This hurts us more than it hurts you

Minister backs use of the cane and Tories learn painful truth:
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The Prime Minister yesterday combined with the Secretary of State for Education, Gillian Shephard, to deliver the latest in a series of self-inflicted wounds on their own Government. Within three hours of Mrs Shephard endorsing a suggestion that caning might be reintroduced in schools, John Major ordered officials to issue a humiliating repudiation.

The instant U-turn adds to the disarray that has marked all government activity since the Commons returned from its summer break this month.

Taunting Mr Major on his accident-prone record, Labour MP Jane Kennedy congratulated him on the action he had taken against Mrs Shephard, welcoming "the smack of firm leadership".

But it was the Labour leader, Tony Blair, who chronicled the full litany of U-turns.

"In fewer than seven days since Parliament came back," he said, "the Government has been forced to make U-turns on stalkers, and paedophiles; forced to change their line on combat knives; utterly sunk in confusion on the farming industry.

"And then, this morning, we had the extraordinary spectacle of the Education Secretary popping up on the Today programme, saying she will bring back corporal punishment in schools, only to be reprimanded and contradicted in minutes by the Prime Minister...

"Are these not the symptoms of a Government that has lost the capacity to govern, and whose drift and weakness is damaging Britain?"

Mr Major denied any hint of confusion, saying "Every single word of what he has just said is a twisted distortion of the facts."

But the fact remains that, on a run of issues, government policy has been marked by indecision and volatility.

On the promised gun law, the Prime Minister and other ministers insisted throughout the summer that the Cullen report on the Dunblane massacre would be implemented.

Before the report was published earlier this month, however, Mr Major decided to respond to public concern by going much further than Lord Cullen - banning all bar .22 pistols, which will have to held securely in gun clubs. Last week was marked by two sudden turns: on stalking and the paedophile register.

Having initially argued that legislation on stalking was difficult, the Government decided to legislate using the Private Members' Bill process.

Then, in the middle of his speech on the pre-election legislative programme last Wednesday, Mr Major seized on the reiterated promise of opposition co-operation, agreeing to turn it into official government legislation.

Delivering a double whammy, the Prime Minister did the same for the register of sex offenders - having said that it would be left to the vagaries of backbench legislation, he agreed that it would be put through Parliament under Home Office sponsorship.

A similar chop-and-change pattern of government conduct applies to combat knives.

After Mr Major invited other offers of opposition co-operation, to build on stalking and the paedophile register, Mr Blair on Thursday suggested cooperation to ban combat knives - which was instantly spurned by the Prime Minister, on the grounds that a definition was "unworkable".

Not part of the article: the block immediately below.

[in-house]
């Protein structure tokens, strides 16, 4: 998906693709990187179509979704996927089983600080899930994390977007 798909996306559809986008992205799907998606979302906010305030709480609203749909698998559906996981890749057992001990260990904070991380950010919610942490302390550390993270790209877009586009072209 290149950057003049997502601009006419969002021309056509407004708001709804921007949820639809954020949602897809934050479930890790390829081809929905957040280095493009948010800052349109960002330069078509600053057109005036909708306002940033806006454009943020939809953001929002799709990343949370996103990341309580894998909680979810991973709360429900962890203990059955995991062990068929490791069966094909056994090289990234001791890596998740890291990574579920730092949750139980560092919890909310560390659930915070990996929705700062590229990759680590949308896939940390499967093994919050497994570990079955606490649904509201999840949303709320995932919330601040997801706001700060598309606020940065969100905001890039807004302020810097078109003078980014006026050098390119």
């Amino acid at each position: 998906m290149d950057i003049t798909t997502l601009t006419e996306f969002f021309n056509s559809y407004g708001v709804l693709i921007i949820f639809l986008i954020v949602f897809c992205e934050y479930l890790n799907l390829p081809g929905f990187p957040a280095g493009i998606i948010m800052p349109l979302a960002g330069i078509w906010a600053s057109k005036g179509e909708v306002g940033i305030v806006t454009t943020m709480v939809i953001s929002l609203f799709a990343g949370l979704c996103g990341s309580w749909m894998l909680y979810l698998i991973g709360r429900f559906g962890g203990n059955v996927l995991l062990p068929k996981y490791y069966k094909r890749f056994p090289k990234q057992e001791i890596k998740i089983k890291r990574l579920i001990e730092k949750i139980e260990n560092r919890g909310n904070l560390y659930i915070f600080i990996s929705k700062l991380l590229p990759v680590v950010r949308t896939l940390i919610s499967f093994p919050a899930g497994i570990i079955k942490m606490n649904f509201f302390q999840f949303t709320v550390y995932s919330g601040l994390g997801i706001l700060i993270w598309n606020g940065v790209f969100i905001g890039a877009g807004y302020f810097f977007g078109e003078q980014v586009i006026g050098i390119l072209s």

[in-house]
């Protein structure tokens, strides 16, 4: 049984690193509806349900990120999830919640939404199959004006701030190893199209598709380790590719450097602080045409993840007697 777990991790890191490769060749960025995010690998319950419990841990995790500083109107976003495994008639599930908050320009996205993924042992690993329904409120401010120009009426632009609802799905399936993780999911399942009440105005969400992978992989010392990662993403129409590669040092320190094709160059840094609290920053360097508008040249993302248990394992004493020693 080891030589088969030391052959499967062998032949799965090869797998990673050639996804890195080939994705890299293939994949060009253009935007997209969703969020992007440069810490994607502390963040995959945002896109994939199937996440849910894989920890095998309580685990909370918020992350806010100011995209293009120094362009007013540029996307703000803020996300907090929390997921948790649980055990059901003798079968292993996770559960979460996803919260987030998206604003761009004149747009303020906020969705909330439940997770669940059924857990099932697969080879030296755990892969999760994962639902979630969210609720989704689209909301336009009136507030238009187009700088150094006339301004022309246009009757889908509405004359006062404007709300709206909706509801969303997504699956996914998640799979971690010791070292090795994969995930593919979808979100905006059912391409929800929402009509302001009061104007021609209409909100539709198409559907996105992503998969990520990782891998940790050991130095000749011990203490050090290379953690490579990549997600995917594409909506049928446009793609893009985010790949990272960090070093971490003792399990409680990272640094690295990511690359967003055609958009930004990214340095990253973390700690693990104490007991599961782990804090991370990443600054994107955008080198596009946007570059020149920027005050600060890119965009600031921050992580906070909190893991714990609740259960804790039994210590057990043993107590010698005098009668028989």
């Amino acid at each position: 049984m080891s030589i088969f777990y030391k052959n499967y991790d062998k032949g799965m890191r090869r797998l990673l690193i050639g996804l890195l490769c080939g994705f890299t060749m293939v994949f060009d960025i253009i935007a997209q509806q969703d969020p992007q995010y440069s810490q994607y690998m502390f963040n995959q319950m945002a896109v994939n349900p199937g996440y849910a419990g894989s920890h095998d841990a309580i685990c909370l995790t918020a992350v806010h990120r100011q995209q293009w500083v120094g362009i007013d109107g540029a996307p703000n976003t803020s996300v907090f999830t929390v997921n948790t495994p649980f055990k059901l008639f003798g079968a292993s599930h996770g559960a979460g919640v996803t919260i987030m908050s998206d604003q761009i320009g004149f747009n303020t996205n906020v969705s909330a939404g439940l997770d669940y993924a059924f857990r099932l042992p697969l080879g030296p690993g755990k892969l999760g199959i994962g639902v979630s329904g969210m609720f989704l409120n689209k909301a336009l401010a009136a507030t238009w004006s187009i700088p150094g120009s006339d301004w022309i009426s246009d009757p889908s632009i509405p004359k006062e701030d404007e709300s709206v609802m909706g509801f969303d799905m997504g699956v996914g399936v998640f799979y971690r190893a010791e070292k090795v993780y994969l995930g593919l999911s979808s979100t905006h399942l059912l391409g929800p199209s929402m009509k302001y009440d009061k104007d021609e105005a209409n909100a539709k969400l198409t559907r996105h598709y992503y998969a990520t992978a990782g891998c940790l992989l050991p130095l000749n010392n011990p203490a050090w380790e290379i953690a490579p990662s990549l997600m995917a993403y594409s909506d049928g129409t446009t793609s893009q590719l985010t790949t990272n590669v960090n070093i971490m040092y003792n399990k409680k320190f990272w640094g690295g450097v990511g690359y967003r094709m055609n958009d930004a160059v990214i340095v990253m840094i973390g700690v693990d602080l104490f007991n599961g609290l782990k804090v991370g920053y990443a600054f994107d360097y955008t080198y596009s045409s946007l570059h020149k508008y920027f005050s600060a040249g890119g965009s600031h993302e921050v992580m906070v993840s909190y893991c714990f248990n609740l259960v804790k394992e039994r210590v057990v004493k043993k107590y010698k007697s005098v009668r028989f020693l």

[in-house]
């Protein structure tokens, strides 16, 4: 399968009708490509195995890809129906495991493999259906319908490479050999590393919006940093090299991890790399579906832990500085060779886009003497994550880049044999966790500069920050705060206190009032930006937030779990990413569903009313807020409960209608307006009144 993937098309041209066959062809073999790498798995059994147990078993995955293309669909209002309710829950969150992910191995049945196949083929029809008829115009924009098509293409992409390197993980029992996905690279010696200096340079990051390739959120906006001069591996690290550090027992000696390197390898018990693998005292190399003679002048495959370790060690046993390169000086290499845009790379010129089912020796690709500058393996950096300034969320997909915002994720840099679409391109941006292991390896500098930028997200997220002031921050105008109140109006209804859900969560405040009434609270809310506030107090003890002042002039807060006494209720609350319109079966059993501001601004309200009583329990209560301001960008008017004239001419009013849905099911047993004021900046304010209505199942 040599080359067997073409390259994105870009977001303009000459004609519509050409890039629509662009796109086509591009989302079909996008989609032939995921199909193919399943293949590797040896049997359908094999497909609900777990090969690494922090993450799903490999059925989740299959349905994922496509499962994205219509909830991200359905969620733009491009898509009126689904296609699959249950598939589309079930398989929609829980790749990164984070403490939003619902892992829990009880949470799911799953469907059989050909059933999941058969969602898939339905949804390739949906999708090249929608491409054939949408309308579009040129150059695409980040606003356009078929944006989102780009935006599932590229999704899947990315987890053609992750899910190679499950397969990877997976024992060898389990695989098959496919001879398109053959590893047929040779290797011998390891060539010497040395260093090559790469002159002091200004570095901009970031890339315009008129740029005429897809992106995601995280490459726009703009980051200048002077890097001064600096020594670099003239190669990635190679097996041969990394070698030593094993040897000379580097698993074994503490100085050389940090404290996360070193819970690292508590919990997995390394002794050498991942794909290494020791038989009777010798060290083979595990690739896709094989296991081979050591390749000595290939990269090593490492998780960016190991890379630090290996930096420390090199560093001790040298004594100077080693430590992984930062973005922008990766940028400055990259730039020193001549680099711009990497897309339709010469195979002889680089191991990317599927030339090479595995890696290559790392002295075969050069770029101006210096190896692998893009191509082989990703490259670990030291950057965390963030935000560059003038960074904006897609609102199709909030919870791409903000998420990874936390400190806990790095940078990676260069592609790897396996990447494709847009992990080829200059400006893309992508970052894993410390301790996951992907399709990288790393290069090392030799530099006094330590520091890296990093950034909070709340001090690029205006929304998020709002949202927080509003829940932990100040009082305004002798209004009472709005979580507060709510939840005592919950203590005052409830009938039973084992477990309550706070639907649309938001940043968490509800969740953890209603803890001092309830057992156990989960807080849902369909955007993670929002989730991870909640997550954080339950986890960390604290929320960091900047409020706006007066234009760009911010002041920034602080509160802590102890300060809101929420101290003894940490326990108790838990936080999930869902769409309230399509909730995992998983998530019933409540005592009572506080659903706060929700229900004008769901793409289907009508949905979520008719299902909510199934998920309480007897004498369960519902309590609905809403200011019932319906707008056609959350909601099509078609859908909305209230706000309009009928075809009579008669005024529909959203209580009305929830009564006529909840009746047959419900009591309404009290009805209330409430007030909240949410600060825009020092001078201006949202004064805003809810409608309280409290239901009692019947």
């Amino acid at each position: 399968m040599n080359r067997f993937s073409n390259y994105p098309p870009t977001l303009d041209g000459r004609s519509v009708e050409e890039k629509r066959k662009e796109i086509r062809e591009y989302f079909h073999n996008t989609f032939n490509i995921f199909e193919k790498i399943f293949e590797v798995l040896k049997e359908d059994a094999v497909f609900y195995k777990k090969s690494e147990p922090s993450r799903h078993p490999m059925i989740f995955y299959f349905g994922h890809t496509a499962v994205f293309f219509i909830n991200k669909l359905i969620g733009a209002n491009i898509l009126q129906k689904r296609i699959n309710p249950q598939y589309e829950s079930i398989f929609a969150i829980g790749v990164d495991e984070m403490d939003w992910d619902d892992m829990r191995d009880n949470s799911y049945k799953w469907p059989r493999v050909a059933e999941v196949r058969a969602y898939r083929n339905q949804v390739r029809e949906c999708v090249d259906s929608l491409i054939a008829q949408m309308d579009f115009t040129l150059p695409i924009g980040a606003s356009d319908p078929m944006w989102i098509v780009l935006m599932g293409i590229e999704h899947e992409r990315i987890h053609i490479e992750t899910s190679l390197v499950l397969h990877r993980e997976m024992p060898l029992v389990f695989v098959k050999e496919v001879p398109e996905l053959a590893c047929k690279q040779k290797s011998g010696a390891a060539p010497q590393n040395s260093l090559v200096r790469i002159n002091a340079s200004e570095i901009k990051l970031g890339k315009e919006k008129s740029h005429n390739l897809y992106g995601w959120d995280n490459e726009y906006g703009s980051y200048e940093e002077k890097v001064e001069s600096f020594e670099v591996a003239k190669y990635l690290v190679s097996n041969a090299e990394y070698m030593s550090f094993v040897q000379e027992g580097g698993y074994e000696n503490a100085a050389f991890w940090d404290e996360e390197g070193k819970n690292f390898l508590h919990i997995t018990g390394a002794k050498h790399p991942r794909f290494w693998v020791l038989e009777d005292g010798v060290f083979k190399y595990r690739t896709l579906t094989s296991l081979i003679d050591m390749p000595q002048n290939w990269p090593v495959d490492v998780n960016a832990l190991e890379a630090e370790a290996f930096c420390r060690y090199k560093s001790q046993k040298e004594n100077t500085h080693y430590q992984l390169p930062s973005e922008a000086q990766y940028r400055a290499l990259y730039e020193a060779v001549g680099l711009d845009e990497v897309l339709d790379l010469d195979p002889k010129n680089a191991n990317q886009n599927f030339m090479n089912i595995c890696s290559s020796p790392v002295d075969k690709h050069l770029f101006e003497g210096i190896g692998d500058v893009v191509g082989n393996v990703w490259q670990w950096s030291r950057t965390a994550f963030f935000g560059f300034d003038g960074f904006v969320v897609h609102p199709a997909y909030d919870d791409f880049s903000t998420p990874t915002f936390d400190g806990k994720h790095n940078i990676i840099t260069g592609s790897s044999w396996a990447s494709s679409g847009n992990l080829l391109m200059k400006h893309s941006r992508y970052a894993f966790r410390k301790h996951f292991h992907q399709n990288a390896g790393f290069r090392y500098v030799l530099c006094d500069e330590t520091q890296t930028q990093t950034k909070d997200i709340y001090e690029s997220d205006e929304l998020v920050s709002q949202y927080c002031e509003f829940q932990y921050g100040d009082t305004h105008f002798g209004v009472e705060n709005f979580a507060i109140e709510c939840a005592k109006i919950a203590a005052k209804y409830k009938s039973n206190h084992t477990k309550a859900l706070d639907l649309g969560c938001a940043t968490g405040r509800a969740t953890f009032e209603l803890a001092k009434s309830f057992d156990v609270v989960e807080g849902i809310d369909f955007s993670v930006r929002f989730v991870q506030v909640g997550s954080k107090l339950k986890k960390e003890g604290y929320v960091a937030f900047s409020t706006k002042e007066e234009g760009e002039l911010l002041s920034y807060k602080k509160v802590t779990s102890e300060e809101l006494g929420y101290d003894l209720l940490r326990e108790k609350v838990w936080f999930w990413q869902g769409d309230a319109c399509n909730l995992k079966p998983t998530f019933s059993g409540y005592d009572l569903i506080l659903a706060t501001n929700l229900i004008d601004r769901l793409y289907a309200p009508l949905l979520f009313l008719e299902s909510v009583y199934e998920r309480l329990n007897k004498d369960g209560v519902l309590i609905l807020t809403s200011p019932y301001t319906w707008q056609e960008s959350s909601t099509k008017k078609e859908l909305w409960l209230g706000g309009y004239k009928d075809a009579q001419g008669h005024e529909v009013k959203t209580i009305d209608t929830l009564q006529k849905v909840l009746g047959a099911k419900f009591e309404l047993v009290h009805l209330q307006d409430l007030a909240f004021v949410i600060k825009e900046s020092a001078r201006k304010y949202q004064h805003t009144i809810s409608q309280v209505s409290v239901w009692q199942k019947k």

The Home Secretary, Michael Howard, told the Commons on Monday that senior police officers had agreed with him that a definition was impossible. Then, Home Office sources revealed that they were working on plans to ban the "promotion" of combat knives.

The ever-present problem of BSE, already the subject of repeated policy change, cropped up again on Monday.

In a formal response to a Commons agriculture committee report on the dairy industry, Douglas Hogg, Minister of Agriculture, said the Government was "not proceeding with the selective cull" which would involve the slaughter of up to a further 125,000 cattle.

He added, however, that he would "consider the matter further in the light of the developing science". That was repeated by Mr Major yesterday.

But Roger Freeman, Chancellor of the Duchy of Lancaster the minister in charge of cull management, also said on Monday: "We intend to implement a selective cull programme, once we are in a position to do so."

Punishment debate, page 4

Leading article, page 15



Backs Cullen Report over keeping handguns at secure gun clubs

Under pressure goes much further and bans

ownership of all guns,

except .22


Decides to legislate using the Private Members' Bill process

Within hours turns it into official Government legislation


Again wants to leave it to backbencher

Likewise, turns it into official government Bill


Action said to be impossible because of problems over definition of weapon

Home Office now working on banning promotion and advertisements of combat knives


On Monday says: `The Government is not proceeding with the selective cull' - involving the slaughter of a further 125,000 cattle

Roger Freeman, minister in charge of cull management, says later same day: `We intend to implement a selective cull...'